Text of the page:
Parisians vote to ban electric scooter sharing in the French capital



Parisians voted to end e-scooter-sharing services operated by companies like Lime in the French capital. The ban is scheduled to come into effect in September 2023, but critics claim that the decision puts jobs at risks and reflects the opinion of a small minority of Paris residents.

In an unusual move, the socialist Paris mayor Anne Hidalgo let residents decide the fate of e-scooters in the City of Light. She organized a referendum on April 2, 2023, and French media outlets report that nearly 90% of voters were in favor of the ban. That’s an impressive statistic, but some quickly point out that only about 100,000 people voted; French newspaper Le Figaro notes that figure represents less than 8% of registered voters. The list of alleged problems also includes an early registration cut-off, a small number of voting stations, and no electronic voting, according to The Financial Times. Hidalgo said that “more than 100,000 voters is very positive and encouraging.”

Lime, TIER, and Dott are the three main e-scooter operators in Paris, and they collectively oversee a fleet of approximately 15,000 two-wheelers. While e-scooters can make getting around a big, crowded city relatively simple and cheap, they’ve drawn the ire of Parisians who have to walk around or over them on their way to and from work. Their complaints reached the French government, who in March 2023 announced a last-minute round of regulations written in a bid to reduce clutter and accidents. The minimum age to ride an e-scooter in France increased from 12 to 14, turn signals and brake lights became mandatory, and the fine for breaking a traffic law increased from 35 to 135 euros (approximately $38 and $147, respectively). These measures weren’t enough to give e-scooters a new lease on life in Paris.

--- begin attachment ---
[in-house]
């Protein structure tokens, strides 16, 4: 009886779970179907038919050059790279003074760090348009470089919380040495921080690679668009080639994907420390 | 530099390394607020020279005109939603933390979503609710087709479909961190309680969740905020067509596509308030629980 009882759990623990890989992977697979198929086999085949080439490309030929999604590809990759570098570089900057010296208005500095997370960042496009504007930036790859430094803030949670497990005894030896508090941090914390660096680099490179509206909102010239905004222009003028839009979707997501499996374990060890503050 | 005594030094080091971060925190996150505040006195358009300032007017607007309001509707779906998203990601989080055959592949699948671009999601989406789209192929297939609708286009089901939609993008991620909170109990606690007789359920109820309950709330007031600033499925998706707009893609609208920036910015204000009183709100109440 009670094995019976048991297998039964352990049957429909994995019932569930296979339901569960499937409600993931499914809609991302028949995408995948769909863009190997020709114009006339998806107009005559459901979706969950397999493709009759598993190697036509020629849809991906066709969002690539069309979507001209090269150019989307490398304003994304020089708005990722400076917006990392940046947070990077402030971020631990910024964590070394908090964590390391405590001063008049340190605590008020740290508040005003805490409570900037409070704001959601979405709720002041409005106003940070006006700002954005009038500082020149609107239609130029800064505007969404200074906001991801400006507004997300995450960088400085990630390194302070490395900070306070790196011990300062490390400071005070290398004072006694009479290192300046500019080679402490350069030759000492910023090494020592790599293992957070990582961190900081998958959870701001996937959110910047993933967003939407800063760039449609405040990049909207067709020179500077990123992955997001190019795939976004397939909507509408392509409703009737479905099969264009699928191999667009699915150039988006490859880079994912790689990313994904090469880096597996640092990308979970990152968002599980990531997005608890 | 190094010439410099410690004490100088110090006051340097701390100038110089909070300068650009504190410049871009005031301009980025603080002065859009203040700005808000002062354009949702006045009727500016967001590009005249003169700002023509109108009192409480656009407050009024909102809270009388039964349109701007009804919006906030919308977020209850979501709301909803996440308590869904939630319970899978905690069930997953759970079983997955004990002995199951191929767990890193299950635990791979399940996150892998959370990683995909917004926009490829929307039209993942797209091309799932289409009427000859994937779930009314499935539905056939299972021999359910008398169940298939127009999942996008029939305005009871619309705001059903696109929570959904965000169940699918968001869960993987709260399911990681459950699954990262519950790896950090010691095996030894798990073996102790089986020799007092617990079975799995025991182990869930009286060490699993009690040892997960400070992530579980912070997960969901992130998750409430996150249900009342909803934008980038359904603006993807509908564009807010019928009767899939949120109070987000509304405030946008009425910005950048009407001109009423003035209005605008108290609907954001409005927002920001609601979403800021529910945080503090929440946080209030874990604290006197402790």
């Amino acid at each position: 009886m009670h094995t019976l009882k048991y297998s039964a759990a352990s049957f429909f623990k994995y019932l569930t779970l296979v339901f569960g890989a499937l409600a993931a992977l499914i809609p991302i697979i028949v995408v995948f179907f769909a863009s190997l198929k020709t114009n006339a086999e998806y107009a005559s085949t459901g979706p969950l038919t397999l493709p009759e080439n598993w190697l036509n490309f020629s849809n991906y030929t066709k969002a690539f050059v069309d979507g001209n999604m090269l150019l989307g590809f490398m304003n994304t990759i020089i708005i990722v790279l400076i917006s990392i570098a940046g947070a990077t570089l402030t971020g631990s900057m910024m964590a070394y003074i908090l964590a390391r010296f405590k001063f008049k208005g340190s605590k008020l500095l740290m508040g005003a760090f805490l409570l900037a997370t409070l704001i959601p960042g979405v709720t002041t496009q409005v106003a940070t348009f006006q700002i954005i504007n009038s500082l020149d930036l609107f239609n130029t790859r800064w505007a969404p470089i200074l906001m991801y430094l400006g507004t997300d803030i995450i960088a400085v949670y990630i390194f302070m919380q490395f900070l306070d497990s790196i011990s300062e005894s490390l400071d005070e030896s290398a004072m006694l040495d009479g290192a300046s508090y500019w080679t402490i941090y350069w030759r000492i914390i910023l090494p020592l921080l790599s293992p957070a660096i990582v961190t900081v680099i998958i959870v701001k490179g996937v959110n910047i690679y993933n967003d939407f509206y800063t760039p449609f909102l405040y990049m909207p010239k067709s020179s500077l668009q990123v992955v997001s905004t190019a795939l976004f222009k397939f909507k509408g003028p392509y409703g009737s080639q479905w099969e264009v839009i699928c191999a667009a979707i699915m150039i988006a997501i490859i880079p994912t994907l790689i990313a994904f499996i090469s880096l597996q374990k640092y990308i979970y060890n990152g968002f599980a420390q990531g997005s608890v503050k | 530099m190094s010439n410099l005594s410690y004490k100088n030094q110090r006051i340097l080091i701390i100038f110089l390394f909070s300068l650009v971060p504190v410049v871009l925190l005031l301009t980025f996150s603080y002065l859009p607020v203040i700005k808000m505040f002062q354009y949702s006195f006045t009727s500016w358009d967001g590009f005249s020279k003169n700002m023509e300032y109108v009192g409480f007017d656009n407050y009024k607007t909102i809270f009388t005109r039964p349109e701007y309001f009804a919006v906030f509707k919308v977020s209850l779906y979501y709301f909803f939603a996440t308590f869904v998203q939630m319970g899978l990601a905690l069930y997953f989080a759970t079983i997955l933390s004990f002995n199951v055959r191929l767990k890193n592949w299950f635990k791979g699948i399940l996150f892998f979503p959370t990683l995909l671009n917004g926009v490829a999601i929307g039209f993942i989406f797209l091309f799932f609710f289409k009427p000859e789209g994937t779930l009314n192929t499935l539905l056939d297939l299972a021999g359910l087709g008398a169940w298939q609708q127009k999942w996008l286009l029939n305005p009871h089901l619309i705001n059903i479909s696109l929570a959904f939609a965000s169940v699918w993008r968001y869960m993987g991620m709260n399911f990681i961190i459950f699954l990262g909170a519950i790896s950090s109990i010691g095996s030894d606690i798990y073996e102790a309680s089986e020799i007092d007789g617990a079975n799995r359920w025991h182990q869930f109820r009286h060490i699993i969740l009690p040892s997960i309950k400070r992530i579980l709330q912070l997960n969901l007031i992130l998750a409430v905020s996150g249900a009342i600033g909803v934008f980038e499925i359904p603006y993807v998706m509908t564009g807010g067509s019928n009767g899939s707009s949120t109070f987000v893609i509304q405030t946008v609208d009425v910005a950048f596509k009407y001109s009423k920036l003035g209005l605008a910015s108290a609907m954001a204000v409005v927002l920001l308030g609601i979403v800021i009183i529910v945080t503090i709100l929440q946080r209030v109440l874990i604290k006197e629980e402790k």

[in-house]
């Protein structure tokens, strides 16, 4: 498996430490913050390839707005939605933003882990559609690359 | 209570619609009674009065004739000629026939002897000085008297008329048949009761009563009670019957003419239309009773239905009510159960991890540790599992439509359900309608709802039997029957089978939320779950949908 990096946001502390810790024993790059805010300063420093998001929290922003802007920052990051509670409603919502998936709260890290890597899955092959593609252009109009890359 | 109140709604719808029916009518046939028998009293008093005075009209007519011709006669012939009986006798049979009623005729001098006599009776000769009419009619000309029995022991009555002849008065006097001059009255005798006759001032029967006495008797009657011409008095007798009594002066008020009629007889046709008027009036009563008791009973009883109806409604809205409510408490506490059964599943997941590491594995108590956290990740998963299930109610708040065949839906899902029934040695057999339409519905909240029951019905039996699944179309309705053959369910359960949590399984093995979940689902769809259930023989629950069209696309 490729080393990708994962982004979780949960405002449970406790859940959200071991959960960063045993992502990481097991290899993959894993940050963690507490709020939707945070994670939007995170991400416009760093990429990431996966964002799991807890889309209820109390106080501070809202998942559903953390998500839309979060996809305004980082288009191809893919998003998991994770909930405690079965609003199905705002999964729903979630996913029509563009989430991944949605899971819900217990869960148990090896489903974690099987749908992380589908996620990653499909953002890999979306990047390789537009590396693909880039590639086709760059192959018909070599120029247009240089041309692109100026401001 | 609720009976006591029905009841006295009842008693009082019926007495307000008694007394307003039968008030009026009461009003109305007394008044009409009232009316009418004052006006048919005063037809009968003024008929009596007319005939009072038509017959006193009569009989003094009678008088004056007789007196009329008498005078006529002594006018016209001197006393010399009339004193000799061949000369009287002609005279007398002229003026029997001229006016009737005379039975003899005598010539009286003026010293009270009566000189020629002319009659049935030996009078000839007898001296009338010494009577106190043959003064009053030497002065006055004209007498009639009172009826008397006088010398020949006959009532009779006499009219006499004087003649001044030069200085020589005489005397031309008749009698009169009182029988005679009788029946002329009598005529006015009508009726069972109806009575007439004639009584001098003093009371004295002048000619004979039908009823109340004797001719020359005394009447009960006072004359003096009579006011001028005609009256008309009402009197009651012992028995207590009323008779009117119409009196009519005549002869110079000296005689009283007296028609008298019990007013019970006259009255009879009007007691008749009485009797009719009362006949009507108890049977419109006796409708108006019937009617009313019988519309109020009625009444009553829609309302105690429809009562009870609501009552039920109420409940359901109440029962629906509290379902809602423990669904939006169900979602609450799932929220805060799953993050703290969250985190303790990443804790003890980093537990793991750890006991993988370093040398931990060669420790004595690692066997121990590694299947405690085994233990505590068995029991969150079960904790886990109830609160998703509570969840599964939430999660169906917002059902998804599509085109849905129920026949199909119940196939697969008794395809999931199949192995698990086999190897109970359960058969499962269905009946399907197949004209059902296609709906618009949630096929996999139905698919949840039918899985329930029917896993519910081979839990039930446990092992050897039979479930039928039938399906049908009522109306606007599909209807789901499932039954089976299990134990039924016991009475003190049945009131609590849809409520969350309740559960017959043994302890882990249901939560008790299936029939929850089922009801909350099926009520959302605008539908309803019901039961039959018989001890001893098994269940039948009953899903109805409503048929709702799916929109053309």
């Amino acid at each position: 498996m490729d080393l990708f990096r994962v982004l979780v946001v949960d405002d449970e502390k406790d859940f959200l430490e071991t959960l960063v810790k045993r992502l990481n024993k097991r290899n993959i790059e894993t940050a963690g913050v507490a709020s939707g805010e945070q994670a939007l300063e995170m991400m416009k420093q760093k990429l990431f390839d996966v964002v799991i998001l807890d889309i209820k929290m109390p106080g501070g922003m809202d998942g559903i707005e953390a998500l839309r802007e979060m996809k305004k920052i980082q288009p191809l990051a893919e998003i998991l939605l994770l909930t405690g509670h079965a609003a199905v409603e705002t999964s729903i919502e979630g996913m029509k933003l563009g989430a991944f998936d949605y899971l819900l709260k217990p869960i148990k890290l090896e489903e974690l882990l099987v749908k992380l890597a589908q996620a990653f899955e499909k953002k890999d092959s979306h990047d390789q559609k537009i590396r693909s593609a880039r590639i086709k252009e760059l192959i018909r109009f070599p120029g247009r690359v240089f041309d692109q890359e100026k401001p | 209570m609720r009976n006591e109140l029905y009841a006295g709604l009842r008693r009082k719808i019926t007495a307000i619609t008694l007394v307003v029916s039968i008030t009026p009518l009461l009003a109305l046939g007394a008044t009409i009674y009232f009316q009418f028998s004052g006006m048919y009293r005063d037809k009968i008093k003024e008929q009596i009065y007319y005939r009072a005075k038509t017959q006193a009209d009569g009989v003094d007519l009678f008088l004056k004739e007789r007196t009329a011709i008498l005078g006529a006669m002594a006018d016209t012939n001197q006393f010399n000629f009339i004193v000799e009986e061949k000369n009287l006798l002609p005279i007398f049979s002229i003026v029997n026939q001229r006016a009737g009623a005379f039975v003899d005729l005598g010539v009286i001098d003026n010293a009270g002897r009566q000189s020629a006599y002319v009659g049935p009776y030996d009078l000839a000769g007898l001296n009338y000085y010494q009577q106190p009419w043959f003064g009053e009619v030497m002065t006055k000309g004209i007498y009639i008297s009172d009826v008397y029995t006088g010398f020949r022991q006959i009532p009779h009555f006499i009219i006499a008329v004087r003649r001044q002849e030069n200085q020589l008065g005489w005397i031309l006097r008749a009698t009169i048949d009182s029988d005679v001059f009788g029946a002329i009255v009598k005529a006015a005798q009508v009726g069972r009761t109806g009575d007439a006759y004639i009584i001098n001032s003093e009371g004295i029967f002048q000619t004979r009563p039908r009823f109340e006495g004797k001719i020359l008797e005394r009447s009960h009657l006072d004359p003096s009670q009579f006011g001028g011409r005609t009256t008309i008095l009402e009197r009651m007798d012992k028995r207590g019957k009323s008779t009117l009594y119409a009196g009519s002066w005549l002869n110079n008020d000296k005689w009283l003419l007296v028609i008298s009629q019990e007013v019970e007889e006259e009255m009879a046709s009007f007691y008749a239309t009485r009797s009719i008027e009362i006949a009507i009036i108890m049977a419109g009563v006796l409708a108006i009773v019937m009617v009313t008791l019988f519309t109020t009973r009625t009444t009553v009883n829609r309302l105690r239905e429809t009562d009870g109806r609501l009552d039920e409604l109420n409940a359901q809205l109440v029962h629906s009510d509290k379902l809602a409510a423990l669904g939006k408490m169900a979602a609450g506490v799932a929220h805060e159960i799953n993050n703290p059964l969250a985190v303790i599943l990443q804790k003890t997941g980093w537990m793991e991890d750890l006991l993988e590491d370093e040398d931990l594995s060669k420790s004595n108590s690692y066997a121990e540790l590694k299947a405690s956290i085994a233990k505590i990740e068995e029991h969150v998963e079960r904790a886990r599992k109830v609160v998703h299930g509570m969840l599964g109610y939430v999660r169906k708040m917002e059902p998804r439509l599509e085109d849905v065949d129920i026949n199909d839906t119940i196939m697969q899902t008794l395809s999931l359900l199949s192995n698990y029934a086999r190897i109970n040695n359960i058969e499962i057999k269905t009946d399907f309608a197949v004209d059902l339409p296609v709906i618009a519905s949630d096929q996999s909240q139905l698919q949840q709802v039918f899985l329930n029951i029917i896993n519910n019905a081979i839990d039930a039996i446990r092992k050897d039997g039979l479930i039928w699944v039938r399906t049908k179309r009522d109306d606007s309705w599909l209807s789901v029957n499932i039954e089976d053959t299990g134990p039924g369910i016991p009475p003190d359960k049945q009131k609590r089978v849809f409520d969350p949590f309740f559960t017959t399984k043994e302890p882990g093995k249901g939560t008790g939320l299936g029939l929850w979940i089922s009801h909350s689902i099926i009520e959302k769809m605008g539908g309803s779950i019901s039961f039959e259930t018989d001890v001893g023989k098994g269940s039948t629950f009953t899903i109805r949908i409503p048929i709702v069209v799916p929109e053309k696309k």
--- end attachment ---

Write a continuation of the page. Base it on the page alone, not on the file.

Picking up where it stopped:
“My 84-year-old mom is scared of getting hit by an e-scooter and no longer leaves her apartment,” a voter told Le Figaro. Others complained about seeing piles of e-scooters on every street corner, and some pointed out that e-scooters sometimes end up dumped in the Seine river after a long night. However, some locals highlighted the merits of these so-called last-mile vehicles. “Rented e-scooters are particularly useful if you’re a woman. They allow us to get home late at night without taking the subway … and they’re cheaper than a taxi,” a voter said.

The main e-scooter operators in Paris plan to abide by the law and shutter their operations in September. They warned that the ban will affect about 400,000 users each month and that the sector employs approximately 800 people. “Moving away from shared e-scooters also means that Paris is isolating itself from the rest of the world with major capitals like Washington, Madrid, Rome, London, Berlin, or Vienna that are all implementing policies supporting e-scooters as ways to reduce unnecessary car usage,” TIER opined in a statement.

Paris isn’t the only city whose attitude towards e-scooters has drastically changed. New York City is worried about batteries catching on fire and trying to find a solution to the problem. Rome passed a round of regulations aimed at reducing both accidents and clutter in June 2022, and Lyft stopped renting e-scooters and e-bikes in Los Angeles in November 2022 due to a lack of long-term commitment from the city.

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